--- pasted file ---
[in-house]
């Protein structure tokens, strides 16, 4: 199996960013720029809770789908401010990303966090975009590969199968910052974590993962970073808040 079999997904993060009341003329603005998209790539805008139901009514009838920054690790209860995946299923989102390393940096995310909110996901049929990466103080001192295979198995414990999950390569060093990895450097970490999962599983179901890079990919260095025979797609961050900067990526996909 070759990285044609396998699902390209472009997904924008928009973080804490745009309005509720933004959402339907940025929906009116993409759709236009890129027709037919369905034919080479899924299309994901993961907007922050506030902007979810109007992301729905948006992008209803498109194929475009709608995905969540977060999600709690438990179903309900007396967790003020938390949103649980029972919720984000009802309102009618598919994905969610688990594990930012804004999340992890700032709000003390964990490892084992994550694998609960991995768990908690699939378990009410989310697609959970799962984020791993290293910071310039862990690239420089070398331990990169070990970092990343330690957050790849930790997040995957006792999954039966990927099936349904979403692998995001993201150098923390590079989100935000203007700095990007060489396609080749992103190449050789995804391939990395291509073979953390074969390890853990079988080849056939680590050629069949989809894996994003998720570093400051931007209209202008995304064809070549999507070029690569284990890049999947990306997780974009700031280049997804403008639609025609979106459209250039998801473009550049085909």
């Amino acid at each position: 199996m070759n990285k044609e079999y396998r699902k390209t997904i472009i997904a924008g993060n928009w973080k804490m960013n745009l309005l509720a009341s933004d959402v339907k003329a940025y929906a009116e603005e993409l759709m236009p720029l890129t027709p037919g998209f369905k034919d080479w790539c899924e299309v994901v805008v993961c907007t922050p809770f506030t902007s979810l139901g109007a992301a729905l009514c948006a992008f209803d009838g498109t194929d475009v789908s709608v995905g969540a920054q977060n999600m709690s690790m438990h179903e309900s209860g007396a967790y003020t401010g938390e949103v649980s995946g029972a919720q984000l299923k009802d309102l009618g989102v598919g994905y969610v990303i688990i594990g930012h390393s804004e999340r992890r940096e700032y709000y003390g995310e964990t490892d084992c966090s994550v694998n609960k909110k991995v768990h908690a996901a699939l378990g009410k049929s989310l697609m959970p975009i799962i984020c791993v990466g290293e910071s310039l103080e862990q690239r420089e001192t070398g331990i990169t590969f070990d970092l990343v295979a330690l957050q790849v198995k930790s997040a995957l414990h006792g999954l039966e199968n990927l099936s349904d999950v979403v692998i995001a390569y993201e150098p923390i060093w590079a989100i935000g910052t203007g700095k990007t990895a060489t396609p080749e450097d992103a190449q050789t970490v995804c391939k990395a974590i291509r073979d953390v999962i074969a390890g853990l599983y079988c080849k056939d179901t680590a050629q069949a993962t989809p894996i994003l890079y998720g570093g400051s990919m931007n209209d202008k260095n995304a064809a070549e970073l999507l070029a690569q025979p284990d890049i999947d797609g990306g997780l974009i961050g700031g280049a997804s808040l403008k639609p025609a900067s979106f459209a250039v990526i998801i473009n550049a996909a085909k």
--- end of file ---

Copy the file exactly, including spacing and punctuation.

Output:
[in-house]
């Protein structure tokens, strides 16, 4: 199996960013720029809770789908401010990303966090975009590969199968910052974590993962970073808040 079999997904993060009341003329603005998209790539805008139901009514009838920054690790209860995946299923989102390393940096995310909110996901049929990466103080001192295979198995414990999950390569060093990895450097970490999962599983179901890079990919260095025979797609961050900067990526996909 070759990285044609396998699902390209472009997904924008928009973080804490745009309005509720933004959402339907940025929906009116993409759709236009890129027709037919369905034919080479899924299309994901993961907007922050506030902007979810109007992301729905948006992008209803498109194929475009709608995905969540977060999600709690438990179903309900007396967790003020938390949103649980029972919720984000009802309102009618598919994905969610688990594990930012804004999340992890700032709000003390964990490892084992994550694998609960991995768990908690699939378990009410989310697609959970799962984020791993290293910071310039862990690239420089070398331990990169070990970092990343330690957050790849930790997040995957006792999954039966990927099936349904979403692998995001993201150098923390590079989100935000203007700095990007060489396609080749992103190449050789995804391939990395291509073979953390074969390890853990079988080849056939680590050629069949989809894996994003998720570093400051931007209209202008995304064809070549999507070029690569284990890049999947990306997780974009700031280049997804403008639609025609979106459209250039998801473009550049085909």
């Amino acid at each position: 199996m070759n990285k044609e079999y396998r699902k390209t997904i472009i997904a924008g993060n928009w973080k804490m960013n745009l309005l509720a009341s933004d959402v339907k003329a940025y929906a009116e603005e993409l759709m236009p720029l890129t027709p037919g998209f369905k034919d080479w790539c899924e299309v994901v805008v993961c907007t922050p809770f506030t902007s979810l139901g109007a992301a729905l009514c948006a992008f209803d009838g498109t194929d475009v789908s709608v995905g969540a920054q977060n999600m709690s690790m438990h179903e309900s209860g007396a967790y003020t401010g938390e949103v649980s995946g029972a919720q984000l299923k009802d309102l009618g989102v598919g994905y969610v990303i688990i594990g930012h390393s804004e999340r992890r940096e700032y709000y003390g995310e964990t490892d084992c966090s994550v694998n609960k909110k991995v768990h908690a996901a699939l378990g009410k049929s989310l697609m959970p975009i799962i984020c791993v990466g290293e910071s310039l103080e862990q690239r420089e001192t070398g331990i990169t590969f070990d970092l990343v295979a330690l957050q790849v198995k930790s997040a995957l414990h006792g999954l039966e199968n990927l099936s349904d999950v979403v692998i995001a390569y993201e150098p923390i060093w590079a989100i935000g910052t203007g700095k990007t990895a060489t396609p080749e450097d992103a190449q050789t970490v995804c391939k990395a974590i291509r073979d953390v999962i074969a390890g853990l599983y079988c080849k056939d179901t680590a050629q069949a993962t989809p894996i994003l890079y998720g570093g400051s990919m931007n209209d202008k260095n995304a064809a070549e970073l999507l070029a690569q025979p284990d890049i999947d797609g990306g997780l974009i961050g700031g280049a997804s808040l403008k639609p025609a900067s979106f459209a250039v990526i998801i473009n550049a996909a085909k």